It was fun and most of all engaging. At the end during the debrief everyone’s faces were filled within awe, sadness, happiness  because they finally got a taste (of some sorts)  of what happens in the real world when people campaign or fight for their rights. It’s not always fair. Now this might sound confusing to you as a reader but maybe check it out online- the River-Role playing situation or my webinar.

Presenting on International Cooperation & Youth Action

It’s now been slightly less than a month since then, I’m back home in Malaysia, the OYE program for the year has ended and the next batch is about to start soon. If this little article (more like a rant session ) has given you some insight to this program maybe you should check it out for yourself at http://onlineyouthexchange.org/  or To hear from more OYE participants about their experiences, watch this video! You can join the OYE program for the upcoming session too, the application opens on August 15th and runs till the end of the month.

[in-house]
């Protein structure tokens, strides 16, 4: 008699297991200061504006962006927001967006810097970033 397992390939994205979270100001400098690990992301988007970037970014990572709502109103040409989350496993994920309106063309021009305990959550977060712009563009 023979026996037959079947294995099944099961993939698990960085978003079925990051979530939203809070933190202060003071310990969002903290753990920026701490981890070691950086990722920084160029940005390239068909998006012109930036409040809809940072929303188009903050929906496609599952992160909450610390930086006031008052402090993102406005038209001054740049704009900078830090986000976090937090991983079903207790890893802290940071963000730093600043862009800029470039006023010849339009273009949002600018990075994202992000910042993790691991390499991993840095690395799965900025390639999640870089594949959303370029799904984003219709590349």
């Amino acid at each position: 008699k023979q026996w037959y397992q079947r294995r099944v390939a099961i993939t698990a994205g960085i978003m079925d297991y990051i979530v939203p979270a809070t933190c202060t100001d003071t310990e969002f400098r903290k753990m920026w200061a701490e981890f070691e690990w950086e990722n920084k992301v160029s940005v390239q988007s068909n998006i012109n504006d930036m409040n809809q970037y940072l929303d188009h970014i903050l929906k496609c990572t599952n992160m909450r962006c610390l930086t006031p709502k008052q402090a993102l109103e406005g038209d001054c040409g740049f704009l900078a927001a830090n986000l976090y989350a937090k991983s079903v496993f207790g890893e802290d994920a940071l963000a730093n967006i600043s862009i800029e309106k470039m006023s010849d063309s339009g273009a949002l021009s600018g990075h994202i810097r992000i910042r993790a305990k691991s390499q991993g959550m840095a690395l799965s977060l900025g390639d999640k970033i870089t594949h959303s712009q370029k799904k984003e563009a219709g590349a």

Climate Sign from Great Wall of China with OYE and IYSECC participants

                                                            Join OYE!

Take it from me, it was one hell of an experience – meeting new people, gaining new experiences, knowledge and having a whole bunch of fun all the way!

~Amalen Sathananthar

OYE Participant 2016/17

IYSECC 9.0 Scholar

IYSECC Conference

Last week, I joined our partners for the Online Youth Exchange, China Youth Climate Action Network (CYCAN) in Tianjin for their 9th annual International youth summit on energy and climate change. The conference spanned the course of three days during which we learned about topics ranging from agriculture to architecture, fashion to food to address this year’s theme: Green Youth, Green Future. The main focuses were Green Food, Green Cities and Green Lifestyle.

Most exciting though, was that we had the chance to bring the Online Youth Exchange program offline for a couple of days and meet up! I began working with Echo of CYCAN two years ago, and have been talking with our OYE participants since the program year began last September, and to finally meet up was incredible. CYCAN generously funded travel scholarships for 4 OYE participants:

The four participants were joined by two Chinese OYErs, Yirui and Cherry (partners with Jasmita and Amalen, respectively) and the coordinator from CYCAN, Echo.